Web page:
The Wisdom and Wit of Ronaldus Magnus
Gene Lalor | February 6, 2011
Â Â Sunday, February 6, 2011 marks the one hundredth birthday of Ronald Wilson Reagan, 33rd governor of the State of California and 40th President of the United States.Â Where are you now when we need you more than ever, Mr. President?
A conservative icon still revered by many, Republicans and Democrats alike, and still reviled by malcontent liberals/leftists/progressives, Reagan was appropriately nickanmed “Ronaldus Magnus” by Rush Limbaugh, an apt sobriquet because he was indeed a great president as well as a great man and a great American.Â
A human being and thus not un-flawed, Reagan, like Republican President Eisenhower before him and Republican President George W. Bush after him, was dismissed as an intellectualÂ lightweight while in office and even after his retirement by those who could never abide a Republican much less a conservative.Â Â Â Â
TheÂ poor kid from Illinois Reagan became aÂ radio broadcaster, actor and president of the Screen Actors Guild.Â He was anÂ early liberal and Democrat.Â He later said he didn’t leave the Democrat Party, it left him.Â He was a CivilÂ Rights supporter before it was chic and always a staunch anti-Communist.Â He lost his bids for the Republican nomination in 1968 and 1976, never gave up, andÂ Â defeated Jimmy Carter in 1980 and scored a landslide win over Walter Mondale four years later.Â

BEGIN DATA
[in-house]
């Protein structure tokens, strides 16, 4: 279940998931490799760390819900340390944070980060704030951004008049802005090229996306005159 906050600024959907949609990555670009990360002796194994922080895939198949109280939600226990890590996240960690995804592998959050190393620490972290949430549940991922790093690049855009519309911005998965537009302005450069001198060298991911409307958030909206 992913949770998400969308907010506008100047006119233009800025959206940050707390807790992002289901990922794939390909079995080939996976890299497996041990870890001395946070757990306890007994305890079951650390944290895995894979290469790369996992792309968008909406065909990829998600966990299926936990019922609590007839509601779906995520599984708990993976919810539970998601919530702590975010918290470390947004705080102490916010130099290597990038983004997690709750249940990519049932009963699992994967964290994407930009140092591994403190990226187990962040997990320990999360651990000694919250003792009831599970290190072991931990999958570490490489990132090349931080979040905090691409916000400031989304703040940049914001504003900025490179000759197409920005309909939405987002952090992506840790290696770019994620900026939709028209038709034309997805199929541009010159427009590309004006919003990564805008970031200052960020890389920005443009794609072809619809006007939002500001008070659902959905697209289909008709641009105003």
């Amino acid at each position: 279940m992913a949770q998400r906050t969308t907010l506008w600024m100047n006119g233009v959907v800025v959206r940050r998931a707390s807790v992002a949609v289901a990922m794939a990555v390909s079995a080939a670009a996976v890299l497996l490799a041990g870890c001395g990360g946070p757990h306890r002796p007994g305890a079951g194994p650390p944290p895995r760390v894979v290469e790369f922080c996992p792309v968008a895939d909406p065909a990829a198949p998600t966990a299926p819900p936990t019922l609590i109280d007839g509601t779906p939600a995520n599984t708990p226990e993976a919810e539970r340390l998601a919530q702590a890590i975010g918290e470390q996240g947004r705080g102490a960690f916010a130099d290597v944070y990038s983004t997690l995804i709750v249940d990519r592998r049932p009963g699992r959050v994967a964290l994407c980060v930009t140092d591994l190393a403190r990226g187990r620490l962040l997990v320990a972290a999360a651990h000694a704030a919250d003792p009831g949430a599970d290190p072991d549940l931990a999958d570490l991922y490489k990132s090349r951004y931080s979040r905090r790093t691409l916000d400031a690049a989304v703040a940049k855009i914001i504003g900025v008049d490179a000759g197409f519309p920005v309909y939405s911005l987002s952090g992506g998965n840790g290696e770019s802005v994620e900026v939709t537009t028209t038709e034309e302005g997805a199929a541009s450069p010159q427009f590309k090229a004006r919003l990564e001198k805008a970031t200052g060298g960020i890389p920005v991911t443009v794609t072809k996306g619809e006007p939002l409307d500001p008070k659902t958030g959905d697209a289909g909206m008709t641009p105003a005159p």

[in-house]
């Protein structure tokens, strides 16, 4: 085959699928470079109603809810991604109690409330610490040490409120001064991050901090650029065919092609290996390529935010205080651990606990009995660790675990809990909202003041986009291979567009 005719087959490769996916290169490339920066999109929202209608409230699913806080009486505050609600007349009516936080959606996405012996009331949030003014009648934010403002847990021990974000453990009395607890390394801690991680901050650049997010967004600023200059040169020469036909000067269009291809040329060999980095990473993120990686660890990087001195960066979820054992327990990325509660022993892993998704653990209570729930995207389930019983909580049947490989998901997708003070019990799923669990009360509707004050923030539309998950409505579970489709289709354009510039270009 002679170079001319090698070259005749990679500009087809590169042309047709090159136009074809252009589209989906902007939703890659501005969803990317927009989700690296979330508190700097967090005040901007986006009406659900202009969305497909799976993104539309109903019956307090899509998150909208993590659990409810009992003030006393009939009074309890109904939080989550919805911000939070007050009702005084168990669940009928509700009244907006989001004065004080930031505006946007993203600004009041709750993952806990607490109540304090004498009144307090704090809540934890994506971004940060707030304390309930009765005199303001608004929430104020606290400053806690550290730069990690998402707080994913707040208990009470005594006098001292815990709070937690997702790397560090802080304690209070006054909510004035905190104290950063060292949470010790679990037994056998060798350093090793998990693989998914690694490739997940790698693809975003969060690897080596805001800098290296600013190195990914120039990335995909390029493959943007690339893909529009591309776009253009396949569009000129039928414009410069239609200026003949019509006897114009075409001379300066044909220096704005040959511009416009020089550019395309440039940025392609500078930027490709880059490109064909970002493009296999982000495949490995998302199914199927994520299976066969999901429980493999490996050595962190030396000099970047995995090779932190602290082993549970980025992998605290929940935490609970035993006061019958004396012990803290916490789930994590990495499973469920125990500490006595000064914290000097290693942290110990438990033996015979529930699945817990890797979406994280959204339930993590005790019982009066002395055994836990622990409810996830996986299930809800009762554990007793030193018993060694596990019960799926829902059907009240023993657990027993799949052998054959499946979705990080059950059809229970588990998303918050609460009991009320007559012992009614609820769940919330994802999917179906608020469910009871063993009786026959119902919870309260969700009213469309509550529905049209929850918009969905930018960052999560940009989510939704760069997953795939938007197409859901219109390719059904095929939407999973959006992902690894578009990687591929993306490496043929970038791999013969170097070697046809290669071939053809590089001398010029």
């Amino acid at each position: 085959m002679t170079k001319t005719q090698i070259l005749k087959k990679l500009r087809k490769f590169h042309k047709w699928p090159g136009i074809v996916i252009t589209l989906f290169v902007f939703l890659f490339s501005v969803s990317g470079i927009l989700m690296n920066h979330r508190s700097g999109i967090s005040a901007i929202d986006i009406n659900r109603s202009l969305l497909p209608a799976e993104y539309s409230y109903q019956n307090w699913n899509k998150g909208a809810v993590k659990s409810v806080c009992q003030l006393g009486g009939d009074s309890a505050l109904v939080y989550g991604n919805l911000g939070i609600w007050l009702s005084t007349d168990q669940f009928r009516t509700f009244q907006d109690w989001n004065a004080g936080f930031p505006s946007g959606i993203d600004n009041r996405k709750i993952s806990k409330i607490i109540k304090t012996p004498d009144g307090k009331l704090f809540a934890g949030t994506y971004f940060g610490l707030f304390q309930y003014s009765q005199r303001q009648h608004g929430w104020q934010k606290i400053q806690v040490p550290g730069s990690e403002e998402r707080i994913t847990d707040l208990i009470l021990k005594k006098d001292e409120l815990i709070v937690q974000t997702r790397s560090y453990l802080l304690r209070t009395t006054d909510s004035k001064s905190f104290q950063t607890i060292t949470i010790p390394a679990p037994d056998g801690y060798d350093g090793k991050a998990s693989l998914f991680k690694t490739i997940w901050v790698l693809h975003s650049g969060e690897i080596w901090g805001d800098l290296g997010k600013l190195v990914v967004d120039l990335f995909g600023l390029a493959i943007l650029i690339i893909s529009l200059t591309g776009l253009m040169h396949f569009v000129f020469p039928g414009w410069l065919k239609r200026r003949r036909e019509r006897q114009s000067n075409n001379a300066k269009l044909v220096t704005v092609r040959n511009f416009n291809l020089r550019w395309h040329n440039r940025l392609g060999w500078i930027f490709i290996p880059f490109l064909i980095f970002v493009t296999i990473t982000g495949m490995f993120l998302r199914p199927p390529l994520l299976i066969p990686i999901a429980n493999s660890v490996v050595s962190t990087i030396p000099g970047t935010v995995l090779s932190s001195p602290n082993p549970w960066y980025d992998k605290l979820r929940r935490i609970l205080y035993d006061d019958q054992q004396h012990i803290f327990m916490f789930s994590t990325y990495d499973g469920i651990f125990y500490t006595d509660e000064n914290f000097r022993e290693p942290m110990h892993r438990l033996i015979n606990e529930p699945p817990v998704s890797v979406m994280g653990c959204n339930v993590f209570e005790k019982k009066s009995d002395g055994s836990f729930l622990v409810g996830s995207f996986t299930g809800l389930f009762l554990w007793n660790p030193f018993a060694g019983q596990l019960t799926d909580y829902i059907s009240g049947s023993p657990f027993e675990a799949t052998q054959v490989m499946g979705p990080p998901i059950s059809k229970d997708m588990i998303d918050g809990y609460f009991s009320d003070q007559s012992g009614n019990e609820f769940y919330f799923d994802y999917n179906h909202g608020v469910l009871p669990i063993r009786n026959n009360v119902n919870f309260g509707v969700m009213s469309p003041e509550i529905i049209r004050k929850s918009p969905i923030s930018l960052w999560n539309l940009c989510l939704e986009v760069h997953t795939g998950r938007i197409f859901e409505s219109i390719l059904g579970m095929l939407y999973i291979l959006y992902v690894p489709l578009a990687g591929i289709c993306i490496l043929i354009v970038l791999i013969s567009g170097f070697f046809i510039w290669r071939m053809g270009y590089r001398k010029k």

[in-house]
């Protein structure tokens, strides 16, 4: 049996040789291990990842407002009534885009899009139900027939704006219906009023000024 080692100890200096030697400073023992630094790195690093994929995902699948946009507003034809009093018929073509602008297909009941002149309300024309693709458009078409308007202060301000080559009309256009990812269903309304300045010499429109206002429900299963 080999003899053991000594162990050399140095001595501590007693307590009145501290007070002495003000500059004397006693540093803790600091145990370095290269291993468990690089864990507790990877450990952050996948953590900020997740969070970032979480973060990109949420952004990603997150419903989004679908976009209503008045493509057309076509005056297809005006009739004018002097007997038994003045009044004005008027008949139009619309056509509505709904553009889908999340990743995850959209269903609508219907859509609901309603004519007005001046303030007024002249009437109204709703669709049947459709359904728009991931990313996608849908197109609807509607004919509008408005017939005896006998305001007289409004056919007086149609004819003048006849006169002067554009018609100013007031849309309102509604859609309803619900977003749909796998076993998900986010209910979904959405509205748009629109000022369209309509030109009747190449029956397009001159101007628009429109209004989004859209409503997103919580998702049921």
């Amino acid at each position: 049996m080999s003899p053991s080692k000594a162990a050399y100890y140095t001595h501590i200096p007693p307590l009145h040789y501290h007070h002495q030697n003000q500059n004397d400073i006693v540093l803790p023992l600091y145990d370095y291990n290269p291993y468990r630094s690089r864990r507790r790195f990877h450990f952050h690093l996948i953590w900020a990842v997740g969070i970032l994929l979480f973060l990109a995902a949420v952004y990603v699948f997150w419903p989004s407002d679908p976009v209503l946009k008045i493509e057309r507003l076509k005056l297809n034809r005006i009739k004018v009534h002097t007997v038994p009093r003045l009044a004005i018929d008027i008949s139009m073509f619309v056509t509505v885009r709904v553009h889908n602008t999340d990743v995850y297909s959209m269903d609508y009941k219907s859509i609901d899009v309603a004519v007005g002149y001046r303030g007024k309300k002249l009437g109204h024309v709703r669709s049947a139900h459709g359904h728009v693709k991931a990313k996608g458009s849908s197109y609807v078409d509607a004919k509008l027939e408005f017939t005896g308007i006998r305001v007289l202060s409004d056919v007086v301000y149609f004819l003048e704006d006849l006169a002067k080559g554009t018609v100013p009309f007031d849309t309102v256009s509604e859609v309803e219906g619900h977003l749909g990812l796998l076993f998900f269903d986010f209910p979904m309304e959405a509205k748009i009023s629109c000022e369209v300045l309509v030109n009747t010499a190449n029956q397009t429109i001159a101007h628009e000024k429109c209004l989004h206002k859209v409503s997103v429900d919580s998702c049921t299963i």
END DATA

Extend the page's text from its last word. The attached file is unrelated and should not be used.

There’s no need here to recount theÂ many achievements of Ronald Reagan.Â His life and career speak for themselves and he spoke for himself often and forcefully during that life and career as well as inÂ the 2001 Reagan, In His Own Hand.Â Those collected writings in Reagan’s handwriting should have dispelled any notion that this man was his own man who clearly articulated his own, distinctiveÂ revolutionary vision for his country, andÂ brought it about.Â
It is worthwhile to note that the only “scandal” with which his opponents were able to smear him, the Iran-Contra Affair, occurred largely for humanitarian reasons.Â The arms-for-hostages scheme essentially involved the Executive Branch selling weapons to Iran in order to free six American prisoners being held by Hezbollah with some monies used to help fundÂ Nicaragua’s anti-Communist Contras.Â Â Â A medal should have been awarded.Â Â Â Â Â Â Â Â Â Â
In addition to his accomplishments, Ronald Reagan should also be remembered for his incisive wit andÂ comprehension of the human animal and the political beast. Â He was not an overtly religious man, yet governed as if he were.
We all know his famous quotations such as, “The nine most terrifying words in the English language are, ‘I’m from the government and I’m here to help’ “Â and his command, “Mr. Gorbachev, tear down this wall!” Â Some few ofÂ his lesser known gemsÂ follow:Â
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